AT For obvious reasons, I always have a writing pad and several pens handy. My fingers are too slow to make notes on a phone. I like to write during down periods, say, standing in a long line, stuck in traffic and so forth.
GS What inspires you?
AT I find inspiration in many places, such as fantasies and conflict. Yet, I like to sit in restaurants or coffee shops and listen; I’m an eavesdropper. There’s much to inspire in the conflict inherent in many conversations. Imagining the lives of those in conversation creates story ideas.
GS What’s a typical writing day for you?
AT A normal day, for me, starts by working through the main social media sites. Then I work on rewriting my current manuscript. Usually, I restrict this time to obvious edits and so forth, nothing new or too involved.
I’m a late-night writer. I don’t normally write new material during the day. My best writing hours are from 10 pm until 2 am or, maybe, 3 am.
The dogs are quiet then; I have two dogs that always need attention. I turn off the Internet. Sometimes, I’ll put on music. Everybody, in my home, is asleep.
Late, late night, when my house is quiet, I can write nonstop. That’s when I get the most done. Nobody interrupts me.
A writer works best when there’s uninterrupted quiet. For me, that’s in the middle of the night. The daytime is usually too hectic for me to write, much.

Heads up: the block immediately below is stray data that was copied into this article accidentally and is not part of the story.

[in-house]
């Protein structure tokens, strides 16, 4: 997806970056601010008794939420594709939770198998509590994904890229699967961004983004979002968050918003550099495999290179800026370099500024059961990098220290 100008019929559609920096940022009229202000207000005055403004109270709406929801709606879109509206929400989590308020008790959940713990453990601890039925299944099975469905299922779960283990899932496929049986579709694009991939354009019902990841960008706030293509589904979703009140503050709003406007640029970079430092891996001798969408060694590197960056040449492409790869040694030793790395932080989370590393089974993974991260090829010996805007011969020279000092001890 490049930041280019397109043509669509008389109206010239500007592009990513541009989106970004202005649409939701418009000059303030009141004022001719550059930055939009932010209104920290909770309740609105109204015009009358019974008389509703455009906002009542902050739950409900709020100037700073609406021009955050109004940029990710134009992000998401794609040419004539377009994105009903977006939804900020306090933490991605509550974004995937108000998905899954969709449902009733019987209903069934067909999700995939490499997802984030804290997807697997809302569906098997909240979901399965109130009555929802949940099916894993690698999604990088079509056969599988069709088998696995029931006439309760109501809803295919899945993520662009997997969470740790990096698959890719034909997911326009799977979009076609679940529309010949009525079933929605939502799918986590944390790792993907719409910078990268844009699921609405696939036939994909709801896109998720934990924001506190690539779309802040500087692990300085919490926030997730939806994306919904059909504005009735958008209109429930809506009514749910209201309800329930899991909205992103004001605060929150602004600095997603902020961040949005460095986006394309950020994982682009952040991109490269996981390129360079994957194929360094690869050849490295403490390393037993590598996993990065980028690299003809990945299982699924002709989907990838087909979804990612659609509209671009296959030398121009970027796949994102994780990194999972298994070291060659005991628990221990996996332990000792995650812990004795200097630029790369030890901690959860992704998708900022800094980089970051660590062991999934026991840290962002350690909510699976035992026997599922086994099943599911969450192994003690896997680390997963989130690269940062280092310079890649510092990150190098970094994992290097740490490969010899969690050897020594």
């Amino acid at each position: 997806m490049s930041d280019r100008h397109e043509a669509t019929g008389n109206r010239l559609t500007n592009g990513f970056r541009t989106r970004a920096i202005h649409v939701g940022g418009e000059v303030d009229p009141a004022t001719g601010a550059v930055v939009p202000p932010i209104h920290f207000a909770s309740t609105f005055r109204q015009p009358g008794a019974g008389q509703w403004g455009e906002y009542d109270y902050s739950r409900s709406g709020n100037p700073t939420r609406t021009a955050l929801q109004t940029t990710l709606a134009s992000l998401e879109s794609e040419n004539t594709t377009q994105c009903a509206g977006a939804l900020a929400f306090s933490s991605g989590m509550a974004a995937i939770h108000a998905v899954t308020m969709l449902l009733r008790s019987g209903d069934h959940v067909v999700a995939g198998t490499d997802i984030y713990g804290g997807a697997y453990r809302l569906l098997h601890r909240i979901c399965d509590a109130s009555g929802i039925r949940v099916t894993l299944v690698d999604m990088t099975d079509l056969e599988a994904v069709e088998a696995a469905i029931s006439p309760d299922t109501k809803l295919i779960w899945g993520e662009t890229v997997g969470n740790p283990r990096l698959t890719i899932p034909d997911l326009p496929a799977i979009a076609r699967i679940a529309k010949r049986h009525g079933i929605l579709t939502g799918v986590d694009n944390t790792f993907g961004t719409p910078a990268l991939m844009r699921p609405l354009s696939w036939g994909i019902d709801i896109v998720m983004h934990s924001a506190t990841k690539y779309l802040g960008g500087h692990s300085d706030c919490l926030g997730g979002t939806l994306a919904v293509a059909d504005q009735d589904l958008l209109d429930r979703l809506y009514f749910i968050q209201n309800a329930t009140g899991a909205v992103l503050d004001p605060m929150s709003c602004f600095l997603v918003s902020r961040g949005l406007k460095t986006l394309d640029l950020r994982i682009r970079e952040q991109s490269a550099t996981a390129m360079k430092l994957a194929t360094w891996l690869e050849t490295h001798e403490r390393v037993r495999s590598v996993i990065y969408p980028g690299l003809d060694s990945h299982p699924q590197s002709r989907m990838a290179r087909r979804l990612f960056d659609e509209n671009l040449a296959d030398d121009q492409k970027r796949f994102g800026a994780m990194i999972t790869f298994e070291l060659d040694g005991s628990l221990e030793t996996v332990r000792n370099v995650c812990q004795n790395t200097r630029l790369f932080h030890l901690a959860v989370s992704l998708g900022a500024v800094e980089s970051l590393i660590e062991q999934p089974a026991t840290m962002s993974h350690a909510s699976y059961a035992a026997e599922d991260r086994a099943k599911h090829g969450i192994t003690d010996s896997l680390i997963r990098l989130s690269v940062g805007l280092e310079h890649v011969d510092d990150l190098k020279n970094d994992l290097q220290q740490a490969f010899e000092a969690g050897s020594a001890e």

GS Let’s see. You write 1650 final words a day. Your writing day is four or five hours. Those are productive hours.
AT Yes, I usually shoot for three thousand words a day. If I don’t make it or want a day off, then it’s no big deal. I stay on schedule.
GS Do you write seven days a week, for this four-to-seven week period.
AT No, I normally write five or six days a week. I aim for three thousand words, six days a week. That’s roughly eight pages a day.
It’s easy for me, now. When I’m older, I might not be able to stay awake until 2 am, let alone work that late. I’m cramming all I can these days.
If necessary, I can also write anywhere. I write in the car, when I’m not driving. As a family, we’re on the road much of the time. I write with headphones on while we drive.
I’ve written while watching television, in the living room. I don’t have to be quiet. I’m most productive when it’s quiet, though.
What’s good is I write full-time. I’ve been lucky. There’s no stress at 2 am or 3 am. There’s no pressure for me to be up at 7 am or 8 am, either. I sleep in as long as I wish.
GS As a writer, what’s your favourite curse word?
AT F***, which is not an original answer, I know. Yet, it’s the word for all seasons and circumstances. It’s a noun, a verb, an adjective and an adverb. The word covers so much territory, terror, joy, anger, happiness.
GS What do you do with that draft, of “6E,” say, once you believe it’s finished?
AT Normally, I set it aside for two or three weeks. I might start yet another book. I might rewrite a different book or do something else, away from writing.
When I come back to a manuscript, I read it, all the way through. I flag parts that might need rewriting or flushing out. I cut chapters or scenes.
When I write the draft, I put XXX in places for a city or street name, say, that I need to research. I go through and fill in some of those places. I spend roughly two weeks cleaning up the manuscript. Only then, do I send it to my editor.
GS You hire an extra set of eyes.
AT Yes, in a sense, but she’s more than that. I have an editor, Madison Seidler. She has a large clientele of independent writers.